The first Model 3 may have rolled off the production line this weekend, but the real work for Tesla lies ahead. With upwards of 400,000 Model 3 reservations on the books, Tesla will have to traverse a number of significant challenges over the next few months for the Model 3 to be considered a success.

First off, the company will have to pull out all the stops in order to ramp up production in a timely manner. Last we heard, Tesla is aiming to churn out 20,000 Model 3 units per month by December of this year. By 2018, Tesla hopes to increase Model 3 production to 40,000 units per month. Of course, even if Tesla can meet these targets, an order for a new Model 3 placed today likely won’t get fulfilled until the end of 2018 at the very earliest.

Second, the number of Tesla vehicles on the road is about to explode. In turn, Tesla will not only have to increase the scope of its Supercharger network, it will also have to vastly increase its ability to service problems as they arise.

Addressing the second issue, Tesla earlier today announced its plan to significantly enhance its ability to service its growing fleet of cars.

Techcrunch reports:

Tesla is adding over 100 new service centers around the world, and putting over 350 new mobile service vans to work with its roaming fleet for house and work calls. The goal is to increase its service capacity threefold overall, as a way to help get ready for the new demand that’s going to flow from the many new Model 3 customers joining the Tesla owner pool in the future.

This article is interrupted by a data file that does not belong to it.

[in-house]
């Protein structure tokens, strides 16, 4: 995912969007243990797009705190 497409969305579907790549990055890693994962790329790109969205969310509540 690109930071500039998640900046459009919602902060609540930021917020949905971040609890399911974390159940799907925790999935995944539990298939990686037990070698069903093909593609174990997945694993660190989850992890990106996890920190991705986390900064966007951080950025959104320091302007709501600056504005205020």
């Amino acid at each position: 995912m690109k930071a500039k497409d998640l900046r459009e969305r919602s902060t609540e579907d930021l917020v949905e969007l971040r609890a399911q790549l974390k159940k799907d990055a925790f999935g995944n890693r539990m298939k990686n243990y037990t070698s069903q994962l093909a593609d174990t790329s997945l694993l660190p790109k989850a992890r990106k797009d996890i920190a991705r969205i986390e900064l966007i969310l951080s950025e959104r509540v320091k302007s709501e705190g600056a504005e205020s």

Tesla also signaled its intention to add 1,400 new service workers to help handle its increased service capacity. Not surprisingly, Tesla said that its new service centers and mobile service vans will primarily be located in cities with a large proportion of Tesla owners. What’s more, Tesla said that it has examined the location of existing Model 3 reservation holders in order to get a better grasp on where those cities are.

For some additional context, consider this: Tesla last quarter delivered approximately 22,000 vehicles. By the end of the month, Model 3 production alone may top 20,000 vehicles.

Indeed, Tesla’s challenge with the Model 3 has nothing to do with demand. On the contrary, demand for the Model 3 is so high that the real challenge lies in keeping a handle on supply.

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